This genetic disorder is commonly characterized by distinct facial features, a short height, excessive flexibility, a small head, and poor muscle tone. However, symptoms vary from one individual to the next, and each person's experience with this condition is unique.
Diabetes is a common condition with a strong genetic component. However, in the case of Type 2 diabetes, lifestyle also affects the likelihood of developing the condition. Diet and exercise habits, especially, play a role. This makes diabetes a complex genetic disease.
Because a person's environment partly influences whether they'll develop Type 2 diabetes, acquiring healthy habits early on can help prevent this type of the disease. This includes eating a balanced diet and maintaining a healthy exercise routine.
Migraines are debilitating headaches that can be severe enough to leave a person bedridden. These headaches tend to worsen with exercise, noise, lights, and even certain smells. Common symptoms of migraines include throbbing pain, fatigue, nausea, irritability, numbness, and visual abnormalities, such as seeing flashing lights or auras.
Studies have shown that if at least one parent suffers from migraines, their child is 50–75% more likely to suffer from them as well.
Coronary artery disease (CAD) disrupts the functioning of your coronary arteries. Your heart depends on these vessels to supply enough blood for it to work properly. As CAD progresses, patients experience a buildup of plaque inside their coronary arteries, causing them to narrow or become blocked.
If any of your relatives have heart disease, this could increase your risk of developing CAD. It's also important to keep an eye on diet and exercise habits, as these also factor into the likelihood of having heart disease.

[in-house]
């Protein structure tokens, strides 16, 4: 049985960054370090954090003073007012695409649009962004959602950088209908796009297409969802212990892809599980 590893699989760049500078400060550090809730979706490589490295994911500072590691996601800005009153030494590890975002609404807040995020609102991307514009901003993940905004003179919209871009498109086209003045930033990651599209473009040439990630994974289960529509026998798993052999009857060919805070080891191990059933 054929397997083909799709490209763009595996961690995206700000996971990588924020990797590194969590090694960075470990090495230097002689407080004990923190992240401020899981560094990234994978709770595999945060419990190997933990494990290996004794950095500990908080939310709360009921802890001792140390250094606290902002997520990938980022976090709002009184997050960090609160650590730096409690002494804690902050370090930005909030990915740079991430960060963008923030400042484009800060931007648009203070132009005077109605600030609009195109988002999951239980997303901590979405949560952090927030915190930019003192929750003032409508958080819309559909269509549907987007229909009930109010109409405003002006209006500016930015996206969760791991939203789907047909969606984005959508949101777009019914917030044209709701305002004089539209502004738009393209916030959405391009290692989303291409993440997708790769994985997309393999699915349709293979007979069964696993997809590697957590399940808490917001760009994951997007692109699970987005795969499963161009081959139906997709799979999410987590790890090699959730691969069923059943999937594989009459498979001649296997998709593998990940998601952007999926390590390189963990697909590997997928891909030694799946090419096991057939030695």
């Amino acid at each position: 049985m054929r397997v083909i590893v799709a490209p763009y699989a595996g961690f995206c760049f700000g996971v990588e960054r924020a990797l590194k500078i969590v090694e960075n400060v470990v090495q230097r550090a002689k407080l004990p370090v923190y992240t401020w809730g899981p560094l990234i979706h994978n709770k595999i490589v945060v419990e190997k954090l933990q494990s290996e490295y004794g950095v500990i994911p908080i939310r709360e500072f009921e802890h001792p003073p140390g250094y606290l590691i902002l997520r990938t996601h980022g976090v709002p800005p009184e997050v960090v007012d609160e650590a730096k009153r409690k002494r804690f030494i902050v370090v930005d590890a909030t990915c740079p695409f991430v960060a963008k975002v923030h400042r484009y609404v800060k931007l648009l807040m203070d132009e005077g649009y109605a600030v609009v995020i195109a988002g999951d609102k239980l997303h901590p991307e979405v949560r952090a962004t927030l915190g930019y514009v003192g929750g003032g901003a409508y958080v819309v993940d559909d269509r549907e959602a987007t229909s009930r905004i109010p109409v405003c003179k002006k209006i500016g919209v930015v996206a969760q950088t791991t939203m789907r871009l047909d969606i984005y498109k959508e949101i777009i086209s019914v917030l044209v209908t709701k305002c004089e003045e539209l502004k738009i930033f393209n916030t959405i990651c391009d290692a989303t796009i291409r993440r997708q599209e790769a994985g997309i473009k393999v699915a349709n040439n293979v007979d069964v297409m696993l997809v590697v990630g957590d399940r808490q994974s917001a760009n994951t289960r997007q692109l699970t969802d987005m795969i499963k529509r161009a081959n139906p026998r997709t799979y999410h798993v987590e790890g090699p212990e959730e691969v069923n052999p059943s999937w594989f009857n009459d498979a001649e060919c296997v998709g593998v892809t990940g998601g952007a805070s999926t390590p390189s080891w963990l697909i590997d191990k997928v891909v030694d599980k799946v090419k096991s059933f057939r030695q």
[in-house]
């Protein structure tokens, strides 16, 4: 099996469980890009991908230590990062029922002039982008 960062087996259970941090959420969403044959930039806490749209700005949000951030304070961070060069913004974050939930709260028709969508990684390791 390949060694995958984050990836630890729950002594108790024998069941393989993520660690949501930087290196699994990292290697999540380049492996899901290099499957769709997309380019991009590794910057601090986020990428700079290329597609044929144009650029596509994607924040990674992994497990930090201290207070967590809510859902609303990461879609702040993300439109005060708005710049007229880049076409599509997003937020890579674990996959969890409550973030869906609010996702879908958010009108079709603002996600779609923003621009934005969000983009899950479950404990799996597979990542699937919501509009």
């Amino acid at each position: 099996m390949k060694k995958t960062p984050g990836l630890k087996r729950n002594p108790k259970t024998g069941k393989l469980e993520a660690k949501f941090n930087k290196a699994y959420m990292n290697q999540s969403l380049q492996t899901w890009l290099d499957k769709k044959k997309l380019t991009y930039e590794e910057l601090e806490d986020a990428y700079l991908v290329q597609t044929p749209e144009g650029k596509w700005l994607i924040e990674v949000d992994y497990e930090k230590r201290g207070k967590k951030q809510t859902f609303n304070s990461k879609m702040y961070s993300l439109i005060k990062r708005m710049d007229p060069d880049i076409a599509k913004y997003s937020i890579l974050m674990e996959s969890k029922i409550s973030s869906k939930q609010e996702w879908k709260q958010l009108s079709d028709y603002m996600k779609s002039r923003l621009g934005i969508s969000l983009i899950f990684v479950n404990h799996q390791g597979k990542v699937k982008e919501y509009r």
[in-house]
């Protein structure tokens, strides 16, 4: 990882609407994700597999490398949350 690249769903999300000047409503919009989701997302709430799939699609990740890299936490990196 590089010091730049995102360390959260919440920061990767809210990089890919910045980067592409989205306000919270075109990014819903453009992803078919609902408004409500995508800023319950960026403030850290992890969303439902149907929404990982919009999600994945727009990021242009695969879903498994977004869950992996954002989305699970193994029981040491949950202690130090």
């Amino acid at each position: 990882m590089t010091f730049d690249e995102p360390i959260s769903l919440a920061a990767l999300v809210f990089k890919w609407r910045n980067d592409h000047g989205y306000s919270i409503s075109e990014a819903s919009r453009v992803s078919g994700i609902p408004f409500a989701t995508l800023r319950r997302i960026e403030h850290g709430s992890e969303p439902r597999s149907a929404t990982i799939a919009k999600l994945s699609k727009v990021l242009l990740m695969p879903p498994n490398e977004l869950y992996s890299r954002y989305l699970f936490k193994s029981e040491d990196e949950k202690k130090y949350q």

Late-onset Alzheimer's disease is another example of a complex genetic disease. The most common cause of dementia, Alzheimer's results in a gradual decline in cognitive ability, memory, learning, and organization skills. In time, it can negatively impact a person's ability to complete basic everyday tasks.
The link between genetics and Alzheimer's is strongest in cases of late-onset Alzheimer's, where symptoms begin to appear when a person is 65 or older.
Certain types of cancer are considered inherited diseases, such as prostate, breast, and colon cancer. These diseases arise when there is a genetic mutation found in the sperm or egg cell while it is being fertilized.
Fortunately, there are ways to spot inherited cancers before they spread. Genetic testing, screening, and risk assessment are all highly effective methods. Knowing your family's medical history can help you determine which symptoms you should be watching for and which screening tests can help catch any issues early.
This site offers information designed for educational purposes only. You should not rely on any information on this site as a substitute for professional medical advice, diagnosis, treatment, or as a substitute for, professional counseling care, advice, diagnosis, or treatment. If you have any concerns or questions about your health, you should always consult with a physician or other healthcare professional.